- The objective is to annotate a subset of the entities identified during entity annotation as salient
- Only mentions recognized in entity annotations can be marked up as salient, and by default all mentions are non-salient
- The primary criterion for determining entity salience is when an entity is mentioned in the summary of a document
¶ Direct, indirect and non-nominal mentions
- If an entity is mentioned in the document and is referred to directly using a nominal phrase in both the document and the summary, we consider the summary mention to be direct, and we annotate the mention in the document as salient
- If an entity is identified as a mention in the document, but is not represented by a nominal phrase in the summary, we still mark it as salient in the document. Prominent examples include:
- The summary mentions an adjective corresponding to an NP mention in the text:
- Summary: "... a French trend ..."
- Document: "...[a trend from [France]]..." (also annotate "France" as salient)
- The summary mentions an event as a verb which appears as a noun in the text:
- Summary: "... destroyed Rome ..."
- Document: " ... [the destruction of [Rome]]..." (also annotated the destruction as salient)
- If an entity is mentioned in the document as a non-nominal mention (i.e. as a verb or even a sentence), then it is only annotated as salient if it is already a mention based on the entity annotation guidelines (e.g. it is coreferred to by a pronoun), and it is also mentioned in the summary in some way (directly or indirectly)
- Mentions which are nested as part of a name but are subjectively not actually a salient topic in the document should be regarded as non-salient, for example:
- Summary: Jenna Nicole Mourey, better known as Jenna Marbles, is a very successful American YouTube personality, vlogger, comedian and actress, known for her videos "How To Trick People Into Thinking You're Good Looking" and "How To Avoid Talking To People You Don't Want To Talk To".
- Document: [Her video "How To Trick [People] Into Thinking You're Good Looking"] (the mention "People" is not a salient entity but just part of the titlw, despite the salient mention of the video in the document and summary)
¶ Aggregate and specific mentions
In the following example, "award winning" is mentioned in the summary, but the document contains three specific award mentions - these are then all taken to be salient:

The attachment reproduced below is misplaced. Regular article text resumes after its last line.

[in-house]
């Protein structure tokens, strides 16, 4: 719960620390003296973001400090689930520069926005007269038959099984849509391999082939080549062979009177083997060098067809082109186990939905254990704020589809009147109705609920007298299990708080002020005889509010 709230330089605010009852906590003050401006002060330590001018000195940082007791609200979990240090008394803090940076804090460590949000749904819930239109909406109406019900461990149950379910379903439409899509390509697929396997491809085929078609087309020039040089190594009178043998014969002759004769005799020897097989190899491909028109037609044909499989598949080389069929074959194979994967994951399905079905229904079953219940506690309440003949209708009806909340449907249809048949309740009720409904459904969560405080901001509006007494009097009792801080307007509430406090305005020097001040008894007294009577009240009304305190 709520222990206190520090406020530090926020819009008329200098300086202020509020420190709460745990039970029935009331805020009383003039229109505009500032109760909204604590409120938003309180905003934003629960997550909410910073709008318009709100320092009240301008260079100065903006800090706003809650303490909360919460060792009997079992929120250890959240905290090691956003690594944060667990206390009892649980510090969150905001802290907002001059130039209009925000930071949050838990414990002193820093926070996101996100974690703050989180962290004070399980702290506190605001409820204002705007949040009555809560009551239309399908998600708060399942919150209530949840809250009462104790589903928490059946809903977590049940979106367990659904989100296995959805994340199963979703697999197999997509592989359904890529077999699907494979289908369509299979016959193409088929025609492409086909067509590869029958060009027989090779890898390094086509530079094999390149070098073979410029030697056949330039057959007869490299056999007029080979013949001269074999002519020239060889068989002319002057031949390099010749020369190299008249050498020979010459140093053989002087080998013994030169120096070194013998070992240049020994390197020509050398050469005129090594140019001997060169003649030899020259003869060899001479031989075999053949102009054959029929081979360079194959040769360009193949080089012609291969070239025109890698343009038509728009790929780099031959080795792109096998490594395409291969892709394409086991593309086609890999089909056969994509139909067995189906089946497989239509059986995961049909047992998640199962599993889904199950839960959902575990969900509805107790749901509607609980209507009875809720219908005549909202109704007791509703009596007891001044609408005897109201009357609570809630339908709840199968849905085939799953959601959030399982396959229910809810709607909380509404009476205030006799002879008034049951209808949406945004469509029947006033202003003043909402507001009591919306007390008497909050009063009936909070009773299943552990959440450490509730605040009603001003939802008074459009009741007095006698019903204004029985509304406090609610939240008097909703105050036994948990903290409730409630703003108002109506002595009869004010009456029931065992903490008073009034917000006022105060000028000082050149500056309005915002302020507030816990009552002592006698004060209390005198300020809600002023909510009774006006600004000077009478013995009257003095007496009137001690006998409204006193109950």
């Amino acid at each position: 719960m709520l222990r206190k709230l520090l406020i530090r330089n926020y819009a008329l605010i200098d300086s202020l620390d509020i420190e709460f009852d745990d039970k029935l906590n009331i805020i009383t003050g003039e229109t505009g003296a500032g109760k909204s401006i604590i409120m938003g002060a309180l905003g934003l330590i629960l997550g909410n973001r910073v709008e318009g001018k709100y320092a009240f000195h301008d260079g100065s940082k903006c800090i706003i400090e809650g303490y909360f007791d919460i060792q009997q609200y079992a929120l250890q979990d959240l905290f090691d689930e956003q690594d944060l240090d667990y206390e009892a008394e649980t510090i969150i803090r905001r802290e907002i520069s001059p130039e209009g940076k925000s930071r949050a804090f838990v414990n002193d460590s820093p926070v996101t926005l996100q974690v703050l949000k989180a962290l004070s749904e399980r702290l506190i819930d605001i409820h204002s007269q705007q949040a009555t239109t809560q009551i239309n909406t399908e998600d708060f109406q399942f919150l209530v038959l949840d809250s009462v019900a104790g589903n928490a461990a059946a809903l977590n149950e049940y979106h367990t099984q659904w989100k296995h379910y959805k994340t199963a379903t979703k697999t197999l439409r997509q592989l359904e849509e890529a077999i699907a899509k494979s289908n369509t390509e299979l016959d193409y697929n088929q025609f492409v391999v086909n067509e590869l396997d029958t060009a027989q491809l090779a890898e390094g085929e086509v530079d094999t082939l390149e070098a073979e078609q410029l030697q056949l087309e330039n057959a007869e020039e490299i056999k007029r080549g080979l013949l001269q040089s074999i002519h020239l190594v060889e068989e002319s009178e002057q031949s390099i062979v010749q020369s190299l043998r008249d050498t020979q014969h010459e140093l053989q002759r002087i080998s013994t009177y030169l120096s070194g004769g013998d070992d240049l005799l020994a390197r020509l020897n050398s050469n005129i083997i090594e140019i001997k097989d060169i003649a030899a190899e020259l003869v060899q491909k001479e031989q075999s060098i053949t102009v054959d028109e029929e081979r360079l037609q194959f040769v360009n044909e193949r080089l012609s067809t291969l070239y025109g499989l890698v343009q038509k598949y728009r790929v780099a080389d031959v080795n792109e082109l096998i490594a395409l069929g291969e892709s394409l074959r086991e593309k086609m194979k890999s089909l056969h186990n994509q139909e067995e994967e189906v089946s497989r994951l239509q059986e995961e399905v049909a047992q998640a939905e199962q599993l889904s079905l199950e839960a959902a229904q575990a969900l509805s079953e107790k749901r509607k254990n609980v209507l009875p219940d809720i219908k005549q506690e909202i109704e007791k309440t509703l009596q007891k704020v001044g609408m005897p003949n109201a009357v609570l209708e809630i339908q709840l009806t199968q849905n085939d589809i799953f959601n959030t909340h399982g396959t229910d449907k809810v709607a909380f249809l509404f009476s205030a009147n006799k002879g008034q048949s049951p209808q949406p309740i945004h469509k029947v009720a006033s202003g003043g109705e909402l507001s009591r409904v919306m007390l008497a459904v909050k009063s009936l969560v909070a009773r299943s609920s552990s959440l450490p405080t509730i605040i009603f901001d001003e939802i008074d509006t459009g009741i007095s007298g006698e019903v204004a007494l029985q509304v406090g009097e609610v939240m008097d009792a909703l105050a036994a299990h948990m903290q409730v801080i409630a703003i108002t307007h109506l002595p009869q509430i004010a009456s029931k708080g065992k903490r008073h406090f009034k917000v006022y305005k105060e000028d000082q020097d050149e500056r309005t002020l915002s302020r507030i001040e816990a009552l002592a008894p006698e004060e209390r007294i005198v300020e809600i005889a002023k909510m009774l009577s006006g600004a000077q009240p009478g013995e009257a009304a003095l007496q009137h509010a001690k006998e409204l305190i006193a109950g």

- Summary: Jeanne Moreau was an award winning French actress, singer, screenwriter and director, best known for starring in the films Elevator to the Gallows (1958) and Jules et Jim (1962).
- Salient mentions sanctioned by "award winning" in the document:
- the Cannes Film Festival Award for Best Actress
- the César Award for Best Actress
- the BAFTA Award for Best Foreign Actress for Viva Maria ! ( 1965 )
¶ Dates and date ranges
Mentions of date ranges in a summary do not sanction marking specific dates or years as salient. For example, if a summary mentions "a 4th century monk", but the document lists exact years of birth and death ("324 CE--377 CE"), then those years are not annotated as salient, since the years in the document are only a subset of the range mentioned in the summary.
If a summary makes reference to a kind of entity, for which multiple subsets exist in the document, all subsets are marked as salience. For example:
- Summary: Friends discuss Sam's interest in retirement, whether or not some people they know who are involved in politics are political appointees, and growing basil.
- Can I have [some basil]x? ... I gave him [some basil]y (the set denotations for x and y are non-identical, since x is a hypothetical basil, and y is some basil given to someone else; but since the summary refers only to 'growing basil', both sets are labeled as salient)
If a summary refers to a coordinate NP, and both the coordinate entity and its components are mentioned, both are marked as salient:
- Summary: Two people are playing a game before cooking dinner
- Document: - [We] need to keep playing. - But [I] said [you] have to cook first! ('We' contains 'I' and 'you', the 'two people' in the summary - all three mentions are salient)